I don't know if I'm being silly, and should just use a series resistor to power my Luxeon LW3C LED from a 6 V power pack. It just seems a bit over the top to try to increase the efficiency of the circuit from 3.7/6.0*100 % = 62 % to maybe 90 %. Yet it seems one of those challenges that can't remain unanswered.

The schematic shows both solutions, the "high tech" current switcher (buck converter) and the "low tech" resistor. Hm. OK, this is how it works. The LMV7239 comparator is connected as a Schmitt-trigger circuit with a little hysteresis. The delay of the chip itself (45 ns propagation delay) causes the resulting switching frequency to be a bit lower. Now, when the power is applied current starts to flow (the capacitor in the FET's gate is pulled to ground so it is switched on) the voltage at the comparator's + input also rises. At 90 mV the circuit toggles, the output goes high and the FET is switched off. When the voltage across the current sense resistor (0.15 Ohm) has dropped below the threshhold voltage the circuit toggles again and it all starts anew. The reference voltage is not stabilized so the current drops as the battery gets depleted. The diode in series with the supply voltage is a protective measure. As the comparator's maximum rating for the supply voltage is only 5.5 volts and my power pack cranks out 6.6 V when fully charged it has to be reduced. With its 0.6 V drop the diode reduces the supply voltage to about 6 volts. Still too much but my test sample stayed happy with it. This also explains the ridiculous arrangement for driving the FET. With the lower VDD it won't switch off properly. *Sigh* Just can't seem to keep it simple!

The resistor is easy: apply voltage and current flows. Resistor gets hot.

So back to the switcher. All my favorite electronicks are SMDs nowadays. Some people are afraid of these supertiny parts, but with magnifying lamps and eye magnifiers this is not an issue. Maybe shaky hands is... In any case, it does allow for a really small circuit. After some deliberation I decided on a piece of epoxy perfboard measuring 13 by 13 mm. While not ideal in the sense of robustness it is really handy to whack it together without too much effort. So I did. With my trusty Weller (with the tiniest tip I had!) I soldered everything on the little board. The fat coil came last, on the other side. (Rats! No pic of that!) Incidentally, this coil came from the power supply of a discarded satellite digibox. The schottky diode was liberated from the same laptop backlite converter used in my reading light project. This converter also had an SMD coil on it but it was too large in diameter. Note the way the ground pin of the comparator is wired. What looks like a fat blob of solder actually is a tiny ball! It will probably disappear when I add a decoupling capacitor across the chip.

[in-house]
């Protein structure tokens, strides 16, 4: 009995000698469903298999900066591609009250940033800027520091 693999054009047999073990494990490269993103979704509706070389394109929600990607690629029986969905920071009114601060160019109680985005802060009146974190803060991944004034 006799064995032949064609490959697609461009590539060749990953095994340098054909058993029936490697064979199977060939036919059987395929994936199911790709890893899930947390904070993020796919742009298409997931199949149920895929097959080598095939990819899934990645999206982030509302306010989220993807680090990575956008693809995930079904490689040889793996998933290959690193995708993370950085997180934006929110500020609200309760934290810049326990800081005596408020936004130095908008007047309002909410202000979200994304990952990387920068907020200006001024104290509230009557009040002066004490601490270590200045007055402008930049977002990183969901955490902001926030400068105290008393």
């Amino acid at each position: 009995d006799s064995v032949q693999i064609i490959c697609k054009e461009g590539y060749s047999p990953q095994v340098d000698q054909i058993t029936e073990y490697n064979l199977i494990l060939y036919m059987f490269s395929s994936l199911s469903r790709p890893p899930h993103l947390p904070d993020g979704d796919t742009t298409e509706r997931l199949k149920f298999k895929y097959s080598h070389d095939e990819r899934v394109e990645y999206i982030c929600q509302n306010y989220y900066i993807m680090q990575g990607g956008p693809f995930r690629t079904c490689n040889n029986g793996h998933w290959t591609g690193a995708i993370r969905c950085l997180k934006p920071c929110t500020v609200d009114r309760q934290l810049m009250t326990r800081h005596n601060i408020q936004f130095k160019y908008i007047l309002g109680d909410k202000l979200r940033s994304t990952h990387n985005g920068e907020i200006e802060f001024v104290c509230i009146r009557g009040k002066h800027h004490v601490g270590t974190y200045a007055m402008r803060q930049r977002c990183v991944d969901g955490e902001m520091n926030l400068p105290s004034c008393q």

Final results: I'm a bit disappointed with the amount of light generated. It is a wider spot, but the intensity is about the same as with my old 2.4 W halogen beam. The bracket also gets pretty hot. And I haven't found a way to mount it in a headlight fixture, yet. There's also a parasitic effect: apparently due to insufficient decoupling of the fast comparator's supply voltage it is sometimes prone to erratic oscillation. Funny enough this has no effect on the light whatsoever. The circuit does get hot, while in normal operation it gets only slightly warm to the touch. A propos warm: the efficiency of the switcher is a phenomenal 95 %! The switching frequency is around 90 kHz, quite a bit lower than in the simulation. But that is probably due to the different comparator used in the simulation.

Latest update: It turned out that the capacitive coupling to the FET's gate was not such a bad idea after all. It nicely provides undervoltage lockout when the battery voltage drops below four volts. If this happens, the comparator wants to switch on the FET fully as the pulses disappear (100 % duty cycle). The capacitor prevents this. In case of semiconductor latchup inside the comparator this will prevent damage to the LED as well. So far I haven't observed this (I don't like to increase the supply voltage of the comparator too much over its absolute maximum rating of 5.5 V) but if it happens this fault condition won't cause a loss of an expensive Luxeon. Now I can skip trying an LMV397MF, which is a comparator with open collector (drain) output but 30 V max supply voltage. Open collectors are BAD as they will slow down the FET switching off which leads to extra losses. This will wreak havoc on my efficiency! I also added that dreaded decoupling capacitor and this solved all stability problems. There's only a little glitch left at the transitions. Must be a layout issue...














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